Are they willing to talk to you? If so, can they effectively translate tech talk to something you can understand? Having an understanding of the development process and the actions being taken by developers is incredibly important to ensuring your vision becomes reality.
Solid code library
This is last because if you don’t have the first 3 in place, this will be difficult to ascertain. But, this is what is going to save you the real time and money. Ask an experienced developer if they can build something and the answer will be a resounding yes. That’s what they do - solve problems through technology. What you want to ask is have they done it before? Not, have they built something like your idea before. Your idea is original, so you would hope there are not a bunch of developers that have built it. The question is what aspects of your idea have they built before? This is abstract so we’ll give you an example…
Let’s say you have a mobile pharmacy truck and you need a web presence to let people know where you will be and how to submit prescriptions. Since this is a random idea, I doubt this exists (yet). And if it did exist, the person that built it would be your competition, so they probably wouldn’t be your ideal choice. So, you would want to ask potential developers have they built applications that can incorporate maps? Have they worked in healthcare? Have they built custom integrations that talk to other systems (like maybe the doctors office)?
If they have, they will likely have a solid code library of features that have already been built and tested, they can concentrate their time and expertise on the unique aspects of your idea and take your budget further.
Time is Money
You just can’t get away from it, you have to know what it is going to cost to make your dream a reality. Notice that we did not include “Price” in our key elements for choosing a developer. We realize this is probably a top priority, so here’s what we think you should know. You can expect to pay between $120-$150 per hour industry wide for a solid developer. The more experience they have and the stronger their code library, the more efficient they will be. So the $120 developer might not save you any more money over the $150 one.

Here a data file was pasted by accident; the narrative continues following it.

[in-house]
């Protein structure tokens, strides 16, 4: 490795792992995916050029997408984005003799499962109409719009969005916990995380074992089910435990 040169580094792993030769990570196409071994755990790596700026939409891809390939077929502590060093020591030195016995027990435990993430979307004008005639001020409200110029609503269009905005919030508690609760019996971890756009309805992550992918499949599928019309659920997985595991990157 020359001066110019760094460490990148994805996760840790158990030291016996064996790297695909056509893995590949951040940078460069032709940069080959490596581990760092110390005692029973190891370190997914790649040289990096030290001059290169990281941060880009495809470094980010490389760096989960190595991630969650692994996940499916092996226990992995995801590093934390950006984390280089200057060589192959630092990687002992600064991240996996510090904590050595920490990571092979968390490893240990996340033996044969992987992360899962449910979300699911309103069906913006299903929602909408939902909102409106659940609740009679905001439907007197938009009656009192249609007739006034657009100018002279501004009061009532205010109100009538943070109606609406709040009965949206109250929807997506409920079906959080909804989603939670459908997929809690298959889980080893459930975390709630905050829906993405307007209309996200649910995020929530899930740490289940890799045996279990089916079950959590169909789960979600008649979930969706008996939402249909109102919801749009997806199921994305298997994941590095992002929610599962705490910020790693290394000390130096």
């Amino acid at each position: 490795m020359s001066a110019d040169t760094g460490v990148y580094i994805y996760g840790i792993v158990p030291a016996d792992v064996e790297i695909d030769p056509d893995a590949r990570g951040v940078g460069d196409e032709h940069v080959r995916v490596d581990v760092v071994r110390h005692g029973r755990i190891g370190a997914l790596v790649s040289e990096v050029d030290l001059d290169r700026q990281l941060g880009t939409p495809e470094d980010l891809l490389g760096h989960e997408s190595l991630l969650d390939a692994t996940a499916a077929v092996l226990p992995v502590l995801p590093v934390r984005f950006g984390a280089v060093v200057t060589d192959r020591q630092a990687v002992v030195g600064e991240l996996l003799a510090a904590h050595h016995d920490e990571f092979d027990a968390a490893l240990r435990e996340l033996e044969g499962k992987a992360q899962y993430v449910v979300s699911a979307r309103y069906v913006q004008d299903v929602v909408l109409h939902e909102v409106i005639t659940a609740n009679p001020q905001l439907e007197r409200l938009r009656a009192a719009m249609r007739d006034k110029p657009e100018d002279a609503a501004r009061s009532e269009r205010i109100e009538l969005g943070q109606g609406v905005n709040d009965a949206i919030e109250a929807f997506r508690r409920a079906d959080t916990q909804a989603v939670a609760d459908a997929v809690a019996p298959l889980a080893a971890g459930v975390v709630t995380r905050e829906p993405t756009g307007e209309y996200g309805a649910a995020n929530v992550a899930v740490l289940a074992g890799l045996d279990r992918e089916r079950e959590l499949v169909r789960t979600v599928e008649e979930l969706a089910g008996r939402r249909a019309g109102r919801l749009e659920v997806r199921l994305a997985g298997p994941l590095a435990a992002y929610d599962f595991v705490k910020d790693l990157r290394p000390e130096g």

Beware of anyone that gives you a fixed price for something without essentially grilling you for information on your expectations. You can help this along by organizing your ideas ahead of time. There is no “discount” price for development, there is only a change in scope. What does this mean? If there are corners to be cut on your project to keep within budget, YOU want to be the one that decides what those corners are, not the developer.
How far do you want to take your ideas? As you walk through the design process, you will see your idea bloom before your eyes and that inevitably leads to more brilliant ideas! These undoubtably will make your vision even better. Unfortunately, sometimes these can paralyze a project. It can be hard to know when to stop, and time and budget keep creeping along. The efficient step you can take upfront is to make a decision on what the “must have” features are. This is best accomplished after the design process. During design you can let the ideas flow and shoot for the moon. When you’re done, you can take a step back and ask yourself, “In order for us to solve our clients problems, what features need to happen.” This is your Minimum Viable Product (MVP). Then carefully identify all of the “nice to haves” and if they can fit in to development, it’s a bonus. But if they can’t fit in to the budget, the developers will be able to lay the groundwork so you can return to these when your idea is a reality and the money starts flowing.
What you should be able to get for estimates are “ballpark” numbers for cost. After you hear a few of these from different firms, decide what you want to spend within that range. Then concentrate on the MVP list so you can control priorities.
Our Project Managers, Designers, and Developers have fielded many ideas over the past 20 years, and we love them! Whether it is an official client or a friend, the question is always, “What should I do next?” And the core answer is always the same - organize your idea and find the right designer and developer to share in your vision. If you can follow those core steps, you and your development firm can build something beautiful together.